New targets for Operation Payback DDoS

Internet users are preparing to up the stakes for the next assault against anti-pirate organisations after crippling the web site of the Australian Federation Against Copyright Theft (AFACT) yesterday.
Written by Darren Pauli, Contributor

Internet users are preparing to up the stakes for the next assault against anti-pirate organisations after crippling the website of the Australian Federation Against Copyright Theft (AFACT) yesterday.

Users on Internet Relay Chat (IRC) discussions and 4chan are nominating new victims for its distributed denial-of-service attacks (DDoS) under a campaign dubbed "Operation Payback", which will target new systems including corporate email servers of anti-pirate organisations.

An Operation Payback flier

(Credit:Darren Pauli/ZDNet Australia)

Bittorrent monitoring service NG3Sys is one target nominated for attack, for its role in assisting British law firm ACS:Law that targeted UK users who downloaded copyright porn content using peer-to-peer (P2P) tracking tool dubbed xTrack.

ACS:Law was itself attacked and its secret database of porn downloaders and a list of Sky broadband customers were leaked to websites including the Pirate Bay, triggering an investigation by the UK Government.

Europe-based P2P tracking company and ACS:Law partner DigiProtect is also in 4chan's targets, along with US-based Peer Media Technologies — a product of the merger between MediaDefender and MediaSentry — and French company Trident Media Guard.

Users have also created a new website to corral users and list details of the operation, as well as several fliers aimed at promoting the campaign. One flier is aimed at convincing students to not abide warnings of anti-pirate groups, urging readers to "download as a civil disobedience".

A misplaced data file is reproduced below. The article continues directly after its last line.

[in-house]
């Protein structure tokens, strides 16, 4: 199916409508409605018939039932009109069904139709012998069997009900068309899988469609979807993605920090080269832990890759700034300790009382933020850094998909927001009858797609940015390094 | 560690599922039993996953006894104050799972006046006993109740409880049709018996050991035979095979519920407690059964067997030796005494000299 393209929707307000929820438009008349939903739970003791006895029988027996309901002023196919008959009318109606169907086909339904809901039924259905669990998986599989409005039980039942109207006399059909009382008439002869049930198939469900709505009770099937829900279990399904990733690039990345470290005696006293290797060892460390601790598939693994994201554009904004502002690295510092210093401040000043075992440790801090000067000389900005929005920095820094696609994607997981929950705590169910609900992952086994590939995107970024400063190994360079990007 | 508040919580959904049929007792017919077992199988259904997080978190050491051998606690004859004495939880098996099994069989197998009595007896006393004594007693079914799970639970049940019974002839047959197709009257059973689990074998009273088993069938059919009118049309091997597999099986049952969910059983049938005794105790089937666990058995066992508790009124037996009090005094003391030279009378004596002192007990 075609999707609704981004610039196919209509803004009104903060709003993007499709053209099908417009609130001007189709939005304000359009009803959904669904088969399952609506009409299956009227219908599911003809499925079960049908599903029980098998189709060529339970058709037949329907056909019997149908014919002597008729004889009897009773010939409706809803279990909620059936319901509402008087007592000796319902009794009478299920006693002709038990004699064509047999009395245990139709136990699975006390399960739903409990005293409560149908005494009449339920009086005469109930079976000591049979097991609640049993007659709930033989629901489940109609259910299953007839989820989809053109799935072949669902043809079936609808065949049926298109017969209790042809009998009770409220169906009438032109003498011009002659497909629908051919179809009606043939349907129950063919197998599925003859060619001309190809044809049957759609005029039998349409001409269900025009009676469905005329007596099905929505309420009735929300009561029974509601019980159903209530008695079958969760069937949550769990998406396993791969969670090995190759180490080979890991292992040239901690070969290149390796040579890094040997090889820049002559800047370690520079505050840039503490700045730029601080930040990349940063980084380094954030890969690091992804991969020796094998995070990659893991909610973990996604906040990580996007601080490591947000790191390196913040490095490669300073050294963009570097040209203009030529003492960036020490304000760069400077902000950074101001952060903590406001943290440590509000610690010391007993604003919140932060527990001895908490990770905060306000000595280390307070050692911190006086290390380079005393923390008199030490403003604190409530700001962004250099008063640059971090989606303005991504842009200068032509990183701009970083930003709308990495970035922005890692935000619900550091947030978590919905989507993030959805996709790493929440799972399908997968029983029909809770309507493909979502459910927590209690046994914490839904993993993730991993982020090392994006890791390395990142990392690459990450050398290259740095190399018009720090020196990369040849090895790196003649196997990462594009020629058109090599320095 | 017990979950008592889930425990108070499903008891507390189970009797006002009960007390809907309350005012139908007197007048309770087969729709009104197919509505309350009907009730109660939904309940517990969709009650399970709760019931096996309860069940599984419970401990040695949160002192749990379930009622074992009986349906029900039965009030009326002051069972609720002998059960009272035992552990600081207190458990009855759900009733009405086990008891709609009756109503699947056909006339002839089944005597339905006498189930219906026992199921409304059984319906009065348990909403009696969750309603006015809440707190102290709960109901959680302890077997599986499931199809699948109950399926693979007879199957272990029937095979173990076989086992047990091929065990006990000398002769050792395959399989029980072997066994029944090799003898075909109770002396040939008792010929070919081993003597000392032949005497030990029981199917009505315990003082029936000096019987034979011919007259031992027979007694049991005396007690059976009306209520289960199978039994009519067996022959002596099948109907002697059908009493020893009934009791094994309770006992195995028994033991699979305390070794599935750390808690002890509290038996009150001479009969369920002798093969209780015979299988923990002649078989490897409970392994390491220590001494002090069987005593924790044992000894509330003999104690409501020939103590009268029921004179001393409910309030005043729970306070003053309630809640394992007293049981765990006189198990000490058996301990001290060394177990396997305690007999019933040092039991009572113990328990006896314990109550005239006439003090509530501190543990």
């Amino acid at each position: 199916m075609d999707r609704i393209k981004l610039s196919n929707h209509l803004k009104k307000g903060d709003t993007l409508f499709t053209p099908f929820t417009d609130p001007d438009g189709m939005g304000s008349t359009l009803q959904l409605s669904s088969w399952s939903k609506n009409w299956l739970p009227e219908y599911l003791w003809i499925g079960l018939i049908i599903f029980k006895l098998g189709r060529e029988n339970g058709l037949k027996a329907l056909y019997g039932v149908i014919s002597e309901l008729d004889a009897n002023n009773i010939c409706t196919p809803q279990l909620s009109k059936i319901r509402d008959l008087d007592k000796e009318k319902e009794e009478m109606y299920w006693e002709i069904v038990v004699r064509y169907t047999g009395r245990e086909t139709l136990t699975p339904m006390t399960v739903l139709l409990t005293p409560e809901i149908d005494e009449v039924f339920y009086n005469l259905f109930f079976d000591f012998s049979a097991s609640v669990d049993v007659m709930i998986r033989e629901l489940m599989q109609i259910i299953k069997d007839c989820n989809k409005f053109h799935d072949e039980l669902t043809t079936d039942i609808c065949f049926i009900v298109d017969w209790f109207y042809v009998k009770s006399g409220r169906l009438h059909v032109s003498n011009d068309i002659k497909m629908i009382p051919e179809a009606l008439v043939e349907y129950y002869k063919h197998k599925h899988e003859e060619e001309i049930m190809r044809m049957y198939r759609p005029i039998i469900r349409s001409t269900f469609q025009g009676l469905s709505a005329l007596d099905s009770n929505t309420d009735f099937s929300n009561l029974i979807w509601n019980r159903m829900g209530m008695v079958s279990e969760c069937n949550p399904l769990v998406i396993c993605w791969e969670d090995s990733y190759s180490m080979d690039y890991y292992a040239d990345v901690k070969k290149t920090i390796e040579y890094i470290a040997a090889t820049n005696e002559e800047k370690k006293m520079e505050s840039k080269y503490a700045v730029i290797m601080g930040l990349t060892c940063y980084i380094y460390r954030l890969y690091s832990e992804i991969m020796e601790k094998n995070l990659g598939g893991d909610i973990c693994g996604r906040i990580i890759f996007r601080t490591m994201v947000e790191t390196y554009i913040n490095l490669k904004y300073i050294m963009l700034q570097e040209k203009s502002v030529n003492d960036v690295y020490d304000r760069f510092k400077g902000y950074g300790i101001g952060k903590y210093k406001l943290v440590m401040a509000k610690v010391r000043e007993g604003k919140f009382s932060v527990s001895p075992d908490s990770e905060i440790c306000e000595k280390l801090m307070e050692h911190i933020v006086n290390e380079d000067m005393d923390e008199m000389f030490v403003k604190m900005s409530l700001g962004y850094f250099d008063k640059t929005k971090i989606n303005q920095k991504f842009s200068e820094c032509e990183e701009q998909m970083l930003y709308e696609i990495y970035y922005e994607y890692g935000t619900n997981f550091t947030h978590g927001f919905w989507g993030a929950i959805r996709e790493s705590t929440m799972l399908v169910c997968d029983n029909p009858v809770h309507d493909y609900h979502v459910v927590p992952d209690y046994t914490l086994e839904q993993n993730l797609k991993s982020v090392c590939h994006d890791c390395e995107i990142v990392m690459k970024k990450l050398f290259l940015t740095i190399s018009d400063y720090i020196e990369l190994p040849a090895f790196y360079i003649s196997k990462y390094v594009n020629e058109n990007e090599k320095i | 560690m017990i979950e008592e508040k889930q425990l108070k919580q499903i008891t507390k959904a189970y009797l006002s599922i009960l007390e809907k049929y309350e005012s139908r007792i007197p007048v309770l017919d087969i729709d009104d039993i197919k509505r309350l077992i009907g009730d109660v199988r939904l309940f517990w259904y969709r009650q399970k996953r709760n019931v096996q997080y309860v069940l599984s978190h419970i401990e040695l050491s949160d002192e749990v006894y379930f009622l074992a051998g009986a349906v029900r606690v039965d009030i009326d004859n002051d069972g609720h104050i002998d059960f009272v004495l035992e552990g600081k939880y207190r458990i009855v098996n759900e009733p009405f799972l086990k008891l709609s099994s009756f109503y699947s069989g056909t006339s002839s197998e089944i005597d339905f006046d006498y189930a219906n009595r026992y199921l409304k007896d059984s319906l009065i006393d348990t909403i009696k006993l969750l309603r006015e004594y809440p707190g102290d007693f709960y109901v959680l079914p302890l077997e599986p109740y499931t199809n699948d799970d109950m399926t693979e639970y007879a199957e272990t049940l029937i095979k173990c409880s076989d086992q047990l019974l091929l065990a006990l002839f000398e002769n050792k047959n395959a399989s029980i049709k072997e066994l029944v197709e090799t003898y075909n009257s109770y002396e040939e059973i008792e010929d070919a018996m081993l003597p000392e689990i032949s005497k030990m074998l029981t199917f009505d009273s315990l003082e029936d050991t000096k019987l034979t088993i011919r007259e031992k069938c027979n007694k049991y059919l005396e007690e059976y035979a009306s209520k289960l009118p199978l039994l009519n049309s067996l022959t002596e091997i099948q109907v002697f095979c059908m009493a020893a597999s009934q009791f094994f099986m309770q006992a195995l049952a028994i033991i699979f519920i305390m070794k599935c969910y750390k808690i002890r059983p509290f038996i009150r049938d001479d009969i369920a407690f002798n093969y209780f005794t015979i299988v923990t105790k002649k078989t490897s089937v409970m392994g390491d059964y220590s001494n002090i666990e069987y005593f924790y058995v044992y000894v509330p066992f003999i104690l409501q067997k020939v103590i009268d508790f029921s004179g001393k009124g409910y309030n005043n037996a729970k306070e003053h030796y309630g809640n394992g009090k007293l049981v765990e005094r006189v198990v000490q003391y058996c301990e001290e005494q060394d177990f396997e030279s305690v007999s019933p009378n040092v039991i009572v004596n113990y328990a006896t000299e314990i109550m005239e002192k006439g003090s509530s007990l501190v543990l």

A flier targeting students

(Credit:Darren Pauli/ZDNet Australia)

In an open letter last week, Anonymous listed six organisations that were subsequently hit with coordinated DDoS attacks. It includes the AFACT, the Motion Picture Association of America, the Recording Industry Association of America, the Stichting Bescherming Rechten Entertainment Industrie Nederland and the British Phonographic Industry.

The AFACT fights piracy in Australia on behalf of movie and television studios and is the sixth anti-pirate organisation group to be attacked under the campaign.

Indian organisation AiPlex Software was also attacked after it was claimed that the company had conducted DDoS attacks against pirate websites. The company denied the allegations.

"Come and fight! We need high skilled people to provide weapons as well as low skilled people to use them massively! [sic] The internet will not be corrupted be those companies," one user posted on the /b/ Random 4chan board prior to the AFACT hack.

"We will prevent users to access said enemy sites and we will keep them down for as long as we can ... Anonymous is tired of corporate interests controlling the internet and silencing the people's rights to spread information, but more importantly, the right to share with one another," Anonymous wrote in a press release.

The attacks hit the AFACT three and a half hours after the planned start time, crippling its website at 8am.

The site's web host, Netregistry, reported the attack contained 60,000 active HTTP connections, mainly sourced from Chile and Columbia, and about 100Mbps of additional bandwidth transferred from the cluster where the site was located.

The Operation Payback website

(Credit:Darren Pauli/ZDNet Australia)

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